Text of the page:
Scanners are cheap, easy to use for photos

September 14, 1998|By MIKE HIMOWITZ

I've written a lot about digital photography lately because I think it's great technology. But several readers have written asking whether a scanner isn't a better deal than a digital camera.

Their argument: You can always use a scanner to digitize a photograph, but you can't use a digital camera to get other kinds of printed documents in your computer. It's a good point.

At the time when digital cameras are just becoming inexpensive enough for ordinary consumers to consider buying them - $600 to $800 for respectable images - the price of scanners has dropped through the floor.

For less than $200 you can pick up an excellent scanner, and you'll find acceptable quality in units that sell for as little as $80. Most of these models hook up to your computer's printer port (you plug your printer into a pass-through port on the scanner), although if you have a relatively new computer, you might want to look for a model that plugs into your PC's universal serial bus.

What does a scanner do and how does it work? Well, a scanner is actually digital camera of sorts. It takes an image (a photo, diagram or printed page) and turns it into a pattern of zillions of little dots that can be stored as digital ones and zeros in a file on your computer's hard disk.

With the right software, you can view and edit those images, and use them in other documents. You may want to include a photo of the boss in a company newsletter or post a picture of the family on your Web site. You can use your modem to fax a scanned letter to a business associate. With optical character recognition (OCR) software, you can turn the image of a printed page into text that you can edit in a word processor, spreadsheet or desktop publishing program. This can save an enormous amount of retyping.

There are two basic types of scanners. Flatbed models work like copiers - you put a photo or sheet of paper on a glass platform and a scanning head passes underneath it, turning the image into dots. Sheet-fed scanners use rollers to pass your image under a stationary scanning head.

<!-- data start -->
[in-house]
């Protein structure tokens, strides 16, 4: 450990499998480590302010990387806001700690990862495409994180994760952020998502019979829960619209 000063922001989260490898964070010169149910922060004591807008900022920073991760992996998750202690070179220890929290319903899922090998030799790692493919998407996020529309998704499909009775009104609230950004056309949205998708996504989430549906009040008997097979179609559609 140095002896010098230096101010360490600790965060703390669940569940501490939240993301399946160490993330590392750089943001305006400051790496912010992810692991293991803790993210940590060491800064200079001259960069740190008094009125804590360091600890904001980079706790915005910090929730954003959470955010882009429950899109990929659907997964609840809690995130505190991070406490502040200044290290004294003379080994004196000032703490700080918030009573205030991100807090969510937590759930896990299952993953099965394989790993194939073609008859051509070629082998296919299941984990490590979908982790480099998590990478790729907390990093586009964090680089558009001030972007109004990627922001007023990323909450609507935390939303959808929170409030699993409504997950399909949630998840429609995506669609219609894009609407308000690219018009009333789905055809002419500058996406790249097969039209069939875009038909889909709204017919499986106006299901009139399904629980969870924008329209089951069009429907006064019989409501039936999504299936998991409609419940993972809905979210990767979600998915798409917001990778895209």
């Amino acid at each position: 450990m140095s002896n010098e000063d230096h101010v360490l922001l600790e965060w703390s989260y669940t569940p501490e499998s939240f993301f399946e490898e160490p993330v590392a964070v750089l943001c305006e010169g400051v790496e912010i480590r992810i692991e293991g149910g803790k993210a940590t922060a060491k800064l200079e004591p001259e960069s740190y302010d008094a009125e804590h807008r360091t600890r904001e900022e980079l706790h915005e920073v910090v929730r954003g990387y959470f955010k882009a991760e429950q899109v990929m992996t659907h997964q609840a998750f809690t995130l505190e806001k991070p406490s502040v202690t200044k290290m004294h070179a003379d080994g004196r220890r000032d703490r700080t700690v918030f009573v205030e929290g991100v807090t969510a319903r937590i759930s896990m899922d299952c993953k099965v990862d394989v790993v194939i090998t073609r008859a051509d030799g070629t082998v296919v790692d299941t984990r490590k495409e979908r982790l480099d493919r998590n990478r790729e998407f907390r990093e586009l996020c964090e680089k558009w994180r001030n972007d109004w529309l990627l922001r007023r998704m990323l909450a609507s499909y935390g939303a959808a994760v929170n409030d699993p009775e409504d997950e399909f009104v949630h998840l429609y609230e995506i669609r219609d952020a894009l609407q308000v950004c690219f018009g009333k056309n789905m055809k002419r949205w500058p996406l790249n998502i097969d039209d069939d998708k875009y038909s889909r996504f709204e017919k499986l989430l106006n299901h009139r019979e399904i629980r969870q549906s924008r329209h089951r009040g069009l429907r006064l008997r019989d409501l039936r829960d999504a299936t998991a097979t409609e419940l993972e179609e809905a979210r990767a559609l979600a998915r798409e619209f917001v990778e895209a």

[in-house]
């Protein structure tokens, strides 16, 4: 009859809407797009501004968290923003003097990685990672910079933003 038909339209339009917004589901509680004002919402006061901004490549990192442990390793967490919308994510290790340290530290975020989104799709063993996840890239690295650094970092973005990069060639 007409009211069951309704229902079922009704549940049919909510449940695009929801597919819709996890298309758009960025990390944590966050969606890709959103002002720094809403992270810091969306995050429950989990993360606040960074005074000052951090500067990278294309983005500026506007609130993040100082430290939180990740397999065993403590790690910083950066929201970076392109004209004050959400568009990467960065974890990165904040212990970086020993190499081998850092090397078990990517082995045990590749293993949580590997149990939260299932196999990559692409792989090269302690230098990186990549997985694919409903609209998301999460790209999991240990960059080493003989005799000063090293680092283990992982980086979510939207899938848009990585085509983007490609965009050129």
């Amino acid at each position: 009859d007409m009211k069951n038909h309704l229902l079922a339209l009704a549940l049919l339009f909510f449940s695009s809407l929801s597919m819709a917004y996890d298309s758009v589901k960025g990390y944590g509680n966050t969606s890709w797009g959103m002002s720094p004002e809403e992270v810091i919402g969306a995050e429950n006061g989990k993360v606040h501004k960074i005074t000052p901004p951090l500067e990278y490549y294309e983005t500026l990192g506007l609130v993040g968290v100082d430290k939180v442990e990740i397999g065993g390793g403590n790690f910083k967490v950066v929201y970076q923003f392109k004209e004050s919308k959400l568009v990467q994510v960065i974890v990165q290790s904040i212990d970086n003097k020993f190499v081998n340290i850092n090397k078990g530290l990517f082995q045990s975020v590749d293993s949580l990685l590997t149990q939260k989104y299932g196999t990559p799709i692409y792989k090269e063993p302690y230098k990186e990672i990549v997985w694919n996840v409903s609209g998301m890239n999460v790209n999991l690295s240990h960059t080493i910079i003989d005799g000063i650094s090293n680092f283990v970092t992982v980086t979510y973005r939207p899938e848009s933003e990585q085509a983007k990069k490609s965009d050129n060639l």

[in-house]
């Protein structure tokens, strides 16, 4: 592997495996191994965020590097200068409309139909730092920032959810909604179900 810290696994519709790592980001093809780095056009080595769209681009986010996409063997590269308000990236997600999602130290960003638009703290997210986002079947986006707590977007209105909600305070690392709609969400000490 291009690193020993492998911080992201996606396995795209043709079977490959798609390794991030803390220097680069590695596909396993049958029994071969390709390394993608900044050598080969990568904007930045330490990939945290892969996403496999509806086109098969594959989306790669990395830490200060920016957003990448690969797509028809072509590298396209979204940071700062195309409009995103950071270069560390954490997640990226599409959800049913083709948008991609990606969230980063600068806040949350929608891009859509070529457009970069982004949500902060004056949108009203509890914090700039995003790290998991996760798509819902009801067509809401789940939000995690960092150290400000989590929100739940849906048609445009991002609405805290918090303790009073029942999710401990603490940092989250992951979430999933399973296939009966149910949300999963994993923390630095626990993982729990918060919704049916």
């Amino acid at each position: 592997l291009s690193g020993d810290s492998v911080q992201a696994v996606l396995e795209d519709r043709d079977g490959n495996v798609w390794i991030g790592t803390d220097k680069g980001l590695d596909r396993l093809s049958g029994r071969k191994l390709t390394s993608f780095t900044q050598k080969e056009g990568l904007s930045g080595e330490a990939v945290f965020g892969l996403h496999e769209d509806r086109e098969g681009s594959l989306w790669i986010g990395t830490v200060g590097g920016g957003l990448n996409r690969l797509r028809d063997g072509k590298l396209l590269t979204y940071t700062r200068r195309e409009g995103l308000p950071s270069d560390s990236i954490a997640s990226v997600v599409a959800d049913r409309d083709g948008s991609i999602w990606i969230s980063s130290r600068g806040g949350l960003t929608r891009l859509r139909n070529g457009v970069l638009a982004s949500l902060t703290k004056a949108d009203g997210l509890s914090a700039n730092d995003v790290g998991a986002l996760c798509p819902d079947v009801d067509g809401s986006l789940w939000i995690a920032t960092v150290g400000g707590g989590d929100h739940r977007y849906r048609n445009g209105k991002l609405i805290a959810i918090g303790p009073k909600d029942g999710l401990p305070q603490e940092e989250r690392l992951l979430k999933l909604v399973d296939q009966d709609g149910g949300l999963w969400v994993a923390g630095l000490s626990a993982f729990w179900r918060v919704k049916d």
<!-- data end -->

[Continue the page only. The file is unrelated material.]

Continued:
Flatbeds produce better scans of photographic images, and they can be used to scan pages from books, magazines and other bound documents. Sheet-fed scanners take up less space, and they're more convenient for scanning in batches of documents for faxing or processing by OCR software. You can buy sheet feeders for better-quality flatbed scanners, but they often cost far more than the scanner itself.

What makes one scanner better than another? Two of the most common measures are resolution and pixel depth.

Resolution refers to the number of dots a scanner can make of your image. The more dots it can resolve, the more detailed the image. Resolution is measured in dots per inch (dpi), horizontally and vertically. A 600-by-300 dpi scanner can resolve 600 horizontal dots per inch and 300 vertical dots. A scanner's

optical resolution - the important number - refers to the number of dots the hardware can produce unaided. Most scanners can post higher numbers by using software to artificially enhance resolution, but it's better to buy hardware that can do the job.

The problem is that as resolution goes up, so does the size of the file your image produces. For example, a 600-dot scan of an 8 by 10 photograph can eat up 86 megabytes of disk space - it's far too large for all but professional graphics computers to handle. To produce good photographs for most purposes, you probably won't need more than 300-to 400-dpi resolution.

Pixel depth refers to the amount of data used to store color and intensity data for each dot your scanner records. Today's run-of-the-mill scanners record 24 bits per pixel - enough for 16 million discrete colors, which is about all the human eye can discern. Better scanners use 30 bits per pixel and use the extra information to help resolve detail in shadows and other hard-to-scan areas of your image.

What's harder to determine is the scanner's mechanical quality - the precision of the scanner head or roller movement, as well as the sophistication of the electronics that process the image. Some can scan a photo in a few seconds - others require minutes. For that kind of information, it's best to read hardware reviews, ask other scanner owners or try a few models out yourself.

Software is also important. Most scanners use basic "driver" software that meets an industry standard called TWAIN. This allows you to scan images directly into photo editing or graphics programs. When a TWAIN scanner driver is installed, a new function called "acquire" will appear on the File Menu of every program that supports scanning.

But scanner software varies widely in quality and ease of use. Some scanner drivers will allow you to scan an image at a larger or smaller size than the original - a major convenience. Others require you to scan it at full size and change the dimensions using photo editing software, which can degrade the quality of the final image.

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